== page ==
2003 IMO Problem 5

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2003 IMO Problem 5
Let all $x_i$ are real for all $i=1,2,...,n$ and $x_i \geq x_j$ if and only if $i\geq j$
(a)
Prove that $\left ( \sum_{i,j=1}^{n}\left  x_ix_j \right  \right )^2\leq \frac{2(n^21)}{3}\sum_{i,j=1}^{n}\left ( x_ix_j \right )^2$
(b)
Prove that equality holds if and only if $\{x_i\}$ is an arithmetic progression .
Comment: 100th post
(a)
Prove that $\left ( \sum_{i,j=1}^{n}\left  x_ix_j \right  \right )^2\leq \frac{2(n^21)}{3}\sum_{i,j=1}^{n}\left ( x_ix_j \right )^2$
(b)
Prove that equality holds if and only if $\{x_i\}$ is an arithmetic progression .
Comment: 100th post
You spin my head right round right round,
When you go down, when you go down down......($from$ "$THE$ $UGLY$ $TRUTH$" )
When you go down, when you go down down......($from$ "$THE$ $UGLY$ $TRUTH$" )

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Re: 2003 IMO Problem 5
I'm also posting my solution. If there is
any bug; please inform me.
any bug; please inform me.
You spin my head right round right round,
When you go down, when you go down down......($from$ "$THE$ $UGLY$ $TRUTH$" )
When you go down, when you go down down......($from$ "$THE$ $UGLY$ $TRUTH$" )
Re: 2003 IMO Problem 5
Well, the problem statement says , equality appears when $\{x_i\}$ is an arithmetic progression so I think that the first move should consist of Cauchy Schwarz . Though , the solution here appears alright, and so congratulations for completing such a tedious one!
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Nur Muhammad Shafiullah  Mahi
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Re: 2003 IMO Problem 5
Tell me Mahi, how can you assume using any specific kind of tactics at the very beginning? Please give us an example. And this question is for all who have a lot of experience in solving problems. Let's discuss and restart to solve this problem with our discussion.It'll help us all to learn choosing tactics. (I'm still a learner of solving problems )*Mahi* wrote:Well, the problem statement says , equality appears when $\{x_i\}$ is an arithmetic progression so I think that the first move should consist of Cauchy Schwarz .
You spin my head right round right round,
When you go down, when you go down down......($from$ "$THE$ $UGLY$ $TRUTH$" )
When you go down, when you go down down......($from$ "$THE$ $UGLY$ $TRUTH$" )
 FahimFerdous
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Re: 2003 IMO Problem 5
I completely agree with Sourav. So Mahi, please tell how you started thinking about the first step.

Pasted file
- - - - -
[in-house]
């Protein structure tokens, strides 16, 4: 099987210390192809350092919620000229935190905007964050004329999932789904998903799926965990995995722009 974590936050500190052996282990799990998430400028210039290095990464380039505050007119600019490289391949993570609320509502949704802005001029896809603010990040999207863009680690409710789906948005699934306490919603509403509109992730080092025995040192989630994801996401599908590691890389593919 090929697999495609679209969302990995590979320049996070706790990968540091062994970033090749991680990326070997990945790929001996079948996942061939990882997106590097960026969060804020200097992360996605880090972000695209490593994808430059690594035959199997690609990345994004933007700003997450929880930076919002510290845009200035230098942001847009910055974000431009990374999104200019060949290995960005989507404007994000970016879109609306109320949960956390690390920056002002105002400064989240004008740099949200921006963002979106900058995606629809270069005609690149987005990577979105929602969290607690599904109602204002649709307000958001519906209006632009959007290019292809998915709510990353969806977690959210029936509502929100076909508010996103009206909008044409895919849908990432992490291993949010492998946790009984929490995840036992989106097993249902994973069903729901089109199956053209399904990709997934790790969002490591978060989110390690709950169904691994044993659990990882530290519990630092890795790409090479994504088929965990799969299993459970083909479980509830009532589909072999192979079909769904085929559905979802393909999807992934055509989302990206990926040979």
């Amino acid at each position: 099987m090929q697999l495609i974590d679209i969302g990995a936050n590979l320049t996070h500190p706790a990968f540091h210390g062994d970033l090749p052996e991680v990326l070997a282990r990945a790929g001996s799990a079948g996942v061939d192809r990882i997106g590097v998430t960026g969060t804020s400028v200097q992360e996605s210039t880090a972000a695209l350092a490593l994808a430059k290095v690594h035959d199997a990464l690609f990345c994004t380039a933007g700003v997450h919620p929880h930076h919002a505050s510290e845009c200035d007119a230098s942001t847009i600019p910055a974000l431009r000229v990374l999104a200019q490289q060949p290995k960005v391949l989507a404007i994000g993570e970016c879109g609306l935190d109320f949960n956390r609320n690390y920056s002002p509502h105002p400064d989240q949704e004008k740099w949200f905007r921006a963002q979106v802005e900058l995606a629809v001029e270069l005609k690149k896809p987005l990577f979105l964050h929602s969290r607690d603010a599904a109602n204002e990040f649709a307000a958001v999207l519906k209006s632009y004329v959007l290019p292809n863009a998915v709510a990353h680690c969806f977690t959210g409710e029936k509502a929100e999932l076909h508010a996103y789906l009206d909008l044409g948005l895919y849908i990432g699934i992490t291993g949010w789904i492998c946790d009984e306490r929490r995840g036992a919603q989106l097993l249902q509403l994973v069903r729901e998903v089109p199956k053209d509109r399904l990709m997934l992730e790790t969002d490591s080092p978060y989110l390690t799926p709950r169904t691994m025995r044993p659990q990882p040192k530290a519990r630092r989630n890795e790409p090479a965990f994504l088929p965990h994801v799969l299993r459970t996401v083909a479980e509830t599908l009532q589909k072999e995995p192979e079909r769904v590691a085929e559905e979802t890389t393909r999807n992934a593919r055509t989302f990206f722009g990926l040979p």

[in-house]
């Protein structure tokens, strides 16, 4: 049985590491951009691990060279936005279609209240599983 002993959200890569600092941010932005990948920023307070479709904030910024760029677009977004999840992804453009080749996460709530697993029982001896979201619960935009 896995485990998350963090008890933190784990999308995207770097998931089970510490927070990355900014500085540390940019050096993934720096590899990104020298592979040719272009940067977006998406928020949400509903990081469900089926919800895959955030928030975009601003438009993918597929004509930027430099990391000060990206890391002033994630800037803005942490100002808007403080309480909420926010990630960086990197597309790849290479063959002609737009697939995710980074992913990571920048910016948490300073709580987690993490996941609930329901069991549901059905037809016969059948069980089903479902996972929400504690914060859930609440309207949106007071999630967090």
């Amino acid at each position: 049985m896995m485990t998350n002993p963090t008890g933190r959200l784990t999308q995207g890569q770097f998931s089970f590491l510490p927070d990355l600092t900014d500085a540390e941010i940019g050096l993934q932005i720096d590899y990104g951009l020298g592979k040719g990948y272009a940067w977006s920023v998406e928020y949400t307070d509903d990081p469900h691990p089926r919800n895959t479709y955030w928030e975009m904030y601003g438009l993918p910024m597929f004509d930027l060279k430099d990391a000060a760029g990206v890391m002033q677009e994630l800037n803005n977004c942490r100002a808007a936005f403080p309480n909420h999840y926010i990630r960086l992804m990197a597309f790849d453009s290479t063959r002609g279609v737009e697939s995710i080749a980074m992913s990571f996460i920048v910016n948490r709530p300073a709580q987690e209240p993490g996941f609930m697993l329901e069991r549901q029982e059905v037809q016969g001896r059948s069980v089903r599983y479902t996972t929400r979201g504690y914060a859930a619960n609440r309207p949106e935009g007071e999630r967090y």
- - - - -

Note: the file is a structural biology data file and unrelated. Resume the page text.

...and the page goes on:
Your hot head might dominate your good heart!

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Re: 2003 IMO Problem 5
Is it because of CauchySchwarz equality condition has similarity with the difference between two elements of an arithmetic progression?
You spin my head right round right round,
When you go down, when you go down down......($from$ "$THE$ $UGLY$ $TRUTH$" )
When you go down, when you go down down......($from$ "$THE$ $UGLY$ $TRUTH$" )
Re: 2003 IMO Problem 5
You got it, all I tried was multiplying different arithmetic progression with $\sum_{i,j=1}^{n}\left (  x_ix_j  \right )^2$, first with easy ones like $\sum 1$ and then others, which you can find out. And trying well known techniques sometimes has it's benefits too.
I'm a learner too , so we should all try together!
I'm a learner too , so we should all try together!
Last edited by *Mahi* on Fri Oct 28, 2011 9:49 pm, edited 1 time in total.
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Re: 2003 IMO Problem 5
Mahi, Fahim, any progress? For using CauchySchwarz inequality we need product of two sum of square sequences. But since in our left side, there are terms which are not square. Confusing....
You spin my head right round right round,
When you go down, when you go down down......($from$ "$THE$ $UGLY$ $TRUTH$" )
When you go down, when you go down down......($from$ "$THE$ $UGLY$ $TRUTH$" )
Re: 2003 IMO Problem 5
In CauchySchwarz LHS has two sum of square sequences, right? And remember that the one greater should be the LHS here.sourav das wrote:Mahi, Fahim, any progress? For using CauchySchwarz inequality we need product of two sum of square sequences. But since in our left side, there are terms which are not square. Confusing....
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 zadid xcalibured
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Re: 2003 IMO Problem 5
By cauchy schawrtz inequality(£xixj)^2<n(n1)/2{£(xixj)^2}all we need to prove is that n(n1)/2<2/3(n^21).this is true because n^2+3n4>0.here £ means sigma.how can this solution be so simple?